RH: Definitely. Some of the core ideas — like building a city in the middle of nowhere — are to me rich with potential. I try to level that darker stuff as it can dominate — more stark than bleak, I guess. I particularly enjoyed writing the sections with Rem in Iraq, it’s not that these sections are funny, so much, but I liked writing about how men congregate, socialise, wrestle for position. Similarly with characters like Rike and her sister, there’s a competition and friendship that I hope comes through with a little more lightness than in other sections. There’s a wryness to the German Berens also. I’ve known many people like that who seem to closely observe themselves. In person I’m a lot more affable than my writing probably indicates.
JV: The section entitled “The Kill” and set in Italy is, to me, the center of the novel thematically and it radiates out fictional affects that impact the real world. There’s a potential resonance or connection with the parts set in Iraq in the depictions of war-time life as well. Were there other, less obvious connections, you want the reader to make?
RH: As I worked on the main body of The Kills, the idea that there would be a separate story which would somehow refocus ideas and issues in the other books became useful. I was very particular that The Kills would show an occupation from the occupiers perspective — my father was in the military, and this was my experience of Malta, Cyprus, Germany, where we had very limited interaction with any local population. In the Naples story, I was able to look, in a small way, at the other side of an occupation, and by setting that in Europe, and referring to WWII, I could give a perspective to what an occupation could mean, one that most of us could readily follow. What was happening in Iraq was immediate, we could see it in the news as it happened. But it was also removed, in happening in some remote place about which we have no proper or developed understanding. Iraq is somewhere else, foreign, distant. It’s almost a rule of action, that every country in which we have a conflict (I’m specifically thinking of the U.K. here) becomes abstract, and in some way, lesser. This is exactly what happened in Naples in 1943. If you look at a place as a theatre for war, then it makes it easier for us not to consider the reality of what is happening. That makes the consequences very hard, very bitter — and long term. I think the third book, “The Kill,” was a way of looking at this from a different angle.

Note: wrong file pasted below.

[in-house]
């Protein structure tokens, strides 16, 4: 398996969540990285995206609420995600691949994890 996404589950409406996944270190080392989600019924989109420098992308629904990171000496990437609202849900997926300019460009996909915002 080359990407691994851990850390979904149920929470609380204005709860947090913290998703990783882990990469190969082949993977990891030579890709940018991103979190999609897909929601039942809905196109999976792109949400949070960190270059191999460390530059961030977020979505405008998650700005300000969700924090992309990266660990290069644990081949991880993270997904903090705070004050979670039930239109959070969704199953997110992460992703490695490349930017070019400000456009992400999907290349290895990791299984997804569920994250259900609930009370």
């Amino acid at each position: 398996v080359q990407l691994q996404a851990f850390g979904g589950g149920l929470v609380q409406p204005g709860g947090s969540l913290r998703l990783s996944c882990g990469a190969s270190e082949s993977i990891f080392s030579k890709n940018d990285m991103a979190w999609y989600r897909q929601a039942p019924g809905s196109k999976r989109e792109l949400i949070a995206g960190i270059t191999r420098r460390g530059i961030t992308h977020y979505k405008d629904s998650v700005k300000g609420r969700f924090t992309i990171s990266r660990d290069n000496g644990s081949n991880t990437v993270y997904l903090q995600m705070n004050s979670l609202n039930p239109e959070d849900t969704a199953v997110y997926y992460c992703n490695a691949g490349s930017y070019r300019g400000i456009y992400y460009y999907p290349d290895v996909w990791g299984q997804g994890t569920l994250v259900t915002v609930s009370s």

Almost every character is out of water, in some circumstance they can’t control, to which they have to adapt, change, react. In “The Kill” the characters are outside in some way, being foreign, unable to speak a language, a sex worker, gay, not that these are equitable positions in any way, but they each add a level of complication to how they manage in the world. The same fish out of water issue stands for [several other characters].
“The Kill” works from a basic proposition. Two brothers deciding “what if.” There’s no consideration of what might happen afterward. In fact, there’s some delight for these brothers in how they leave behind them as big a mess as possible. I don’t believe this was our intention in Iraq, but it is the effect. There’s something deliberate and wilful about breaking a country apart and in attempting to restructure it as a marketplace — particularly a country which largely worked on traditional models of kinship and association. We demolished a country, every structure was devalued, disassembled, and when we came to reassemble it, we just couldn’t manage. Parts of Europe underwent similar destruction, except our obligation to restructure — propelled by a fear of communism — was followed through — for good or bad.